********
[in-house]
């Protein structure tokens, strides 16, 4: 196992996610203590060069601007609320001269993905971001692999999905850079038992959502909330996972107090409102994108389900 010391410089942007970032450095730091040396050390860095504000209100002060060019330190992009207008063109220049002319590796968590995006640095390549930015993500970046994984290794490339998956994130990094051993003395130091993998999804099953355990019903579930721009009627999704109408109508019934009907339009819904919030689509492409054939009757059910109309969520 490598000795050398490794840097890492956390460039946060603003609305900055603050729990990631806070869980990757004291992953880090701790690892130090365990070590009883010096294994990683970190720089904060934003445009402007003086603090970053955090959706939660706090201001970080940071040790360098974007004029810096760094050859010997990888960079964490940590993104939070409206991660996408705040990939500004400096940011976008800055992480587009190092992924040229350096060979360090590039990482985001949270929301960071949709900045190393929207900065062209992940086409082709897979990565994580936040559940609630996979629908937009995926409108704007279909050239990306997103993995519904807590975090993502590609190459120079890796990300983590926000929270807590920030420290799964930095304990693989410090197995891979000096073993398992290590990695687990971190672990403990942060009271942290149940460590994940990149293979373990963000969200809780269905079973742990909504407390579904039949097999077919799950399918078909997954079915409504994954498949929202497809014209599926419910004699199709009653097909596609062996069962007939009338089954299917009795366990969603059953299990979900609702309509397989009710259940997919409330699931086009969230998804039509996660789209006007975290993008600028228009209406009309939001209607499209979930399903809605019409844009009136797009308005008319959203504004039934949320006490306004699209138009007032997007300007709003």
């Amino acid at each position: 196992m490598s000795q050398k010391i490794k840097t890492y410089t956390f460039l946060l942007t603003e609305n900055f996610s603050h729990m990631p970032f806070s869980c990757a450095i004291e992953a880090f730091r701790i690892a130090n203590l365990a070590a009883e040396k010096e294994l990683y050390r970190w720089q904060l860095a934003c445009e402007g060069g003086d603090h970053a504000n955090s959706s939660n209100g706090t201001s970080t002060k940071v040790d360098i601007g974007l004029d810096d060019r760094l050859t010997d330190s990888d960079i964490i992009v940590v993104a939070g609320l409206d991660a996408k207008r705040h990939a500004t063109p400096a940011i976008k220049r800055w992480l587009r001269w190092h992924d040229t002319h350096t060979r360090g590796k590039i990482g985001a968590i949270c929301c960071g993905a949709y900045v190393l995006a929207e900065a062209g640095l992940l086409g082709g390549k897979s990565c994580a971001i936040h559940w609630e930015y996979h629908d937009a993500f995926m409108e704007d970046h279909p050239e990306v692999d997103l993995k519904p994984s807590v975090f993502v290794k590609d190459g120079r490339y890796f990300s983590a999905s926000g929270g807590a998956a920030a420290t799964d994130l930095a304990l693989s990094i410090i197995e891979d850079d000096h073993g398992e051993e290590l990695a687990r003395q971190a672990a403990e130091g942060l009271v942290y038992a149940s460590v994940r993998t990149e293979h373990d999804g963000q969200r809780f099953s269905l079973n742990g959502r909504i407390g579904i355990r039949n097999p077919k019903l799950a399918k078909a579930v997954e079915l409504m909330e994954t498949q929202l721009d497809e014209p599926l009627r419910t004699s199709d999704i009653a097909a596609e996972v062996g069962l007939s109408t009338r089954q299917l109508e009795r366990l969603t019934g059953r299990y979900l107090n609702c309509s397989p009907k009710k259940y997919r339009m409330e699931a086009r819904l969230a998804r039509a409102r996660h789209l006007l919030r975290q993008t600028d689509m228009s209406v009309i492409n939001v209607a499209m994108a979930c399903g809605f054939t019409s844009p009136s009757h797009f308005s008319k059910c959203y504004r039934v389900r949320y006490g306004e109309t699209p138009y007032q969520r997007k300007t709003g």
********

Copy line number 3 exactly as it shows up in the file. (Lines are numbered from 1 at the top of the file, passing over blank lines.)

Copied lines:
């Amino acid at each position: 196992m490598s000795q050398k010391i490794k840097t890492y410089t956390f460039l946060l942007t603003e609305n900055f996610s603050h729990m990631p970032f806070s869980c990757a450095i004291e992953a880090f730091r701790i690892a130090n203590l365990a070590a009883e040396k010096e294994l990683y050390r970190w720089q904060l860095a934003c445009e402007g060069g003086d603090h970053a504000n955090s959706s939660n209100g706090t201001s970080t002060k940071v040790d360098i601007g974007l004029d810096d060019r760094l050859t010997d330190s990888d960079i964490i992009v940590v993104a939070g609320l409206d991660a996408k207008r705040h990939a500004t063109p400096a940011i976008k220049r800055w992480l587009r001269w190092h992924d040229t002319h350096t060979r360090g590796k590039i990482g985001a968590i949270c929301c960071g993905a949709y900045v190393l995006a929207e900065a062209g640095l992940l086409g082709g390549k897979s990565c994580a971001i936040h559940w609630e930015y996979h629908d937009a993500f995926m409108e704007d970046h279909p050239e990306v692999d997103l993995k519904p994984s807590v975090f993502v290794k590609d190459g120079r490339y890796f990300s983590a999905s926000g929270g807590a998956a920030a420290t799964d994130l930095a304990l693989s990094i410090i197995e891979d850079d000096h073993g398992e051993e290590l990695a687990r003395q971190a672990a403990e130091g942060l009271v942290y038992a149940s460590v994940r993998t990149e293979h373990d999804g963000q969200r809780f099953s269905l079973n742990g959502r909504i407390g579904i355990r039949n097999p077919k019903l799950a399918k078909a579930v997954e079915l409504m909330e994954t498949q929202l721009d497809e014209p599926l009627r419910t004699s199709d999704i009653a097909a596609e996972v062996g069962l007939s109408t009338r089954q299917l109508e009795r366990l969603t019934g059953r299990y979900l107090n609702c309509s397989p009907k009710k259940y997919r339009m409330e699931a086009r819904l969230a998804r039509a409102r996660h789209l006007l919030r975290q993008t600028d689509m228009s209406v009309i492409n939001v209607a499209m994108a979930c399903g809605f054939t019409s844009p009136s009757h797009f308005s008319k059910c959203y504004r039934v389900r949320y006490g306004e109309t699209p138009y007032q969520r997007k300007t709003g």